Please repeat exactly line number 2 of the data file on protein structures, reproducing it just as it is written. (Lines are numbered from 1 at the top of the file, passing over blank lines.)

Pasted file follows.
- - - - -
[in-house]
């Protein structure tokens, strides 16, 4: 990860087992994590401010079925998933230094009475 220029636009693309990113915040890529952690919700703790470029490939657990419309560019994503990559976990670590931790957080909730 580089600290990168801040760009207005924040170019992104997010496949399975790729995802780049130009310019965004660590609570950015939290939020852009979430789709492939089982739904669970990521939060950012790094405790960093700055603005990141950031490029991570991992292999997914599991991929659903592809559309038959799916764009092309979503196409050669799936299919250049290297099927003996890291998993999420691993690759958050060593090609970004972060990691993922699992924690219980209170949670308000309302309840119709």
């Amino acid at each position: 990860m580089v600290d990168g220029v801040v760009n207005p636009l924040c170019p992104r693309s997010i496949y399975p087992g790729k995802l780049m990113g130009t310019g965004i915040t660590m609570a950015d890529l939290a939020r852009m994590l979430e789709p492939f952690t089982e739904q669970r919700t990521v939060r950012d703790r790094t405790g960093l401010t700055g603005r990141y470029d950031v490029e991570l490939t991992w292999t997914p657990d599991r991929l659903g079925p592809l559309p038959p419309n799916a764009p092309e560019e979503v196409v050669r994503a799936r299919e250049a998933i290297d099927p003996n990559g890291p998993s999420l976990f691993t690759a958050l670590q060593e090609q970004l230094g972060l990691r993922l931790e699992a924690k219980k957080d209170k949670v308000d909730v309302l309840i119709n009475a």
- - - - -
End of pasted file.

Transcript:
């Protein structure tokens, strides 16, 4: 990860087992994590401010079925998933230094009475 220029636009693309990113915040890529952690919700703790470029490939657990419309560019994503990559976990670590931790957080909730 580089600290990168801040760009207005924040170019992104997010496949399975790729995802780049130009310019965004660590609570950015939290939020852009979430789709492939089982739904669970990521939060950012790094405790960093700055603005990141950031490029991570991992292999997914599991991929659903592809559309038959799916764009092309979503196409050669799936299919250049290297099927003996890291998993999420691993690759958050060593090609970004972060990691993922699992924690219980209170949670308000309302309840119709």